Sustainable journalism model drives strong debut for The 19th* — Interview with CRO Johanna Derlega


This article is part of an LMA series on solutions and innovations at and for local media organizations, in which we explore the products, best practices, and strategy behind sustainable and thriving local journalism businesses. 

By Joe LananeLMA Contributor

A mission-driven approach has carried over into business operations of The 19th, a new nonprofit publication that provides nonpartisan political and policy coverage from a woman’s perspective.

The 19th officially debuted its website in early August after a soft launch back in January. All content, which is focused on gender-based injustices and other issues impacting women, is made available for free online and through various content partners.

Derlega

“For us, it’s a clear mission: empower women with the tools and community they need to be more civically engaged,” said Johanna Derlega, The 19th’s chief revenue officer. “It’s imperative to get more women engaged in the civic process.”

That mission extends to every aspect of the business model, with each decision put through the filter of “sustainable journalism,” said Derlega, who previously led revenue operations at The Hill and National Journal. She is among several industry leaders from different news organizations who were recruited by two former Texas Tribune veterans, co-founders Emily Ramshaw and Amanda Zamora.

The operation already has a two-year financial head start, having raised at least $8.8 million of its $10 million initial fundraising goal. Most of that money comes from philanthropic groups and foundation support, she said. The rest of The 19th revenue comes from individual memberships as well as sponsorships and advertisements.

The mission has proven to be a selling point so far for donors and sponsors, Derlega said. That has helped overcome slower-than-anticipated ad revenue during the pandemic, although even that side of the business is catching on.

“We are much more reliant on foundation and philanthropic support until things bounce back on the advertisements and sponsorship side,” Derlega said. “We’re lucky that we’re diversified because if we were completely reliant on advertisements and sponsorships, we wouldn’t have been launching right now.”

Other revenue sources

Events are also driving momentum, Derlega said, with virtual events arguably proving more successful than in-person events might have been. More than 8,000 people registered to attend the 2020 Virtual Summit, a launch event in August that gained notable attention for the recent addition of Duchess of Sussex Meghan Markle to the all-star list speakers.

“We were fortunate to be able to cast a much larger net to our audience and bring in people who might be interested long-term in being our readers and hopefully our members,” Derlega said.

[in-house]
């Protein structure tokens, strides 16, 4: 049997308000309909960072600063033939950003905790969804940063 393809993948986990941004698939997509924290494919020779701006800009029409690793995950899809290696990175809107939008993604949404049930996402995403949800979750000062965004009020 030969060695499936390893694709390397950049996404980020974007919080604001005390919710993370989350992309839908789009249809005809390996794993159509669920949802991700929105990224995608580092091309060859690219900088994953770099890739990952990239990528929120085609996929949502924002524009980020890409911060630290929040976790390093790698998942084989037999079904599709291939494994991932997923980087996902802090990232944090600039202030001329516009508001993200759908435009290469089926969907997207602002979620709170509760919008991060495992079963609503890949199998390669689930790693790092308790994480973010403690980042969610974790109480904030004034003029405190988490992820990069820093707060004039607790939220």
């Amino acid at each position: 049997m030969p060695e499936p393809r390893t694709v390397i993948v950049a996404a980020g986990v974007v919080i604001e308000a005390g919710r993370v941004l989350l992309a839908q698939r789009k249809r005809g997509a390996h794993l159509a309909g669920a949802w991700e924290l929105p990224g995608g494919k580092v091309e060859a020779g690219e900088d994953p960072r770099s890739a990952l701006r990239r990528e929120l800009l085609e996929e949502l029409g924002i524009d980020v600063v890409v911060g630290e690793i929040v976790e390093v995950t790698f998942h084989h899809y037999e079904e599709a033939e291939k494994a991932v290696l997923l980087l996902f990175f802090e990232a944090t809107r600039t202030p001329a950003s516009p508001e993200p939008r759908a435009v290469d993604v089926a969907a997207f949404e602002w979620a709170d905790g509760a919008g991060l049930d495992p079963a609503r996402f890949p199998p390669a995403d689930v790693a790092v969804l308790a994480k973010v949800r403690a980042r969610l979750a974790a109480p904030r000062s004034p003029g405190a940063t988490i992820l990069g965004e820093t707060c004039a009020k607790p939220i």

Other conference speakers include former presidential candidate Hillary Clinton and former Georgia gubernatorial candidate Stacey Abrams, as well as vice presidential candidates U.S. Sen. Kamala Harris, D-California, and U.S. Sen. Tammy Duckworth, D-Illinois, among others. The high-profile speaker list helped garner major sponsorships, Derlega said.

Sometime in 2021, The 19th expects to launch sponsored content as another revenue stream. The content will focus on thought leadership and the success stories behind those efforts.

“To me, that’s the biggest goal for 2021,” she said. “It’s not an easy time for news media, and I just feel so fortunate to be at an organization that knows exactly what we want to do and who we’re serving.”

Going against the grain

The 19th touts several simplified business approaches that buck some trends seen at other online startup publications. For example, The 19th has chosen not to display any programmatic ads, gaining more control of the user experience as a result.

In addition, the ads that are sold by The 19th are not sold based on the popular cost per thousand, or “CPM” model. Instead, ads are sold at weekly and monthly base rates as well as through exclusive sponsorships for newsletters.

There is also no plan to develop an in-house agency, instead choosing to reinvest revenue back into the journalism operation.

“We want to keep it pretty lean on the business side,” Derlega said.

Membership may not bring in the most money of any revenue stream, but Derlega said it’s the best gauge to judge whether The 19th is fulfilling its mission. And in a moment of social unrest, she said the audience has responded favorably so far.

“In the several days that we’ve been publishing on the website, we’re bringing stories to the table that aren’t found anywhere else,” she said.

More than 2,000 members joined The 19th in the opening days of the official website launch. Now the goal is to create a community that ensures members continue investing in The 19th.

As part of that effort, two questions have already been raised to members seeking feedback on economic and mental health issues they want to see covered. That has helped the editorial operation tell more relatable stories, she said.

“What we hope is that our coverage is reflective of readers who see themselves in the coverage,” Derlega said. “We want to make sure women are greater participants in U.S. politics, and the only way to do that is to make sure it is free and accessible.”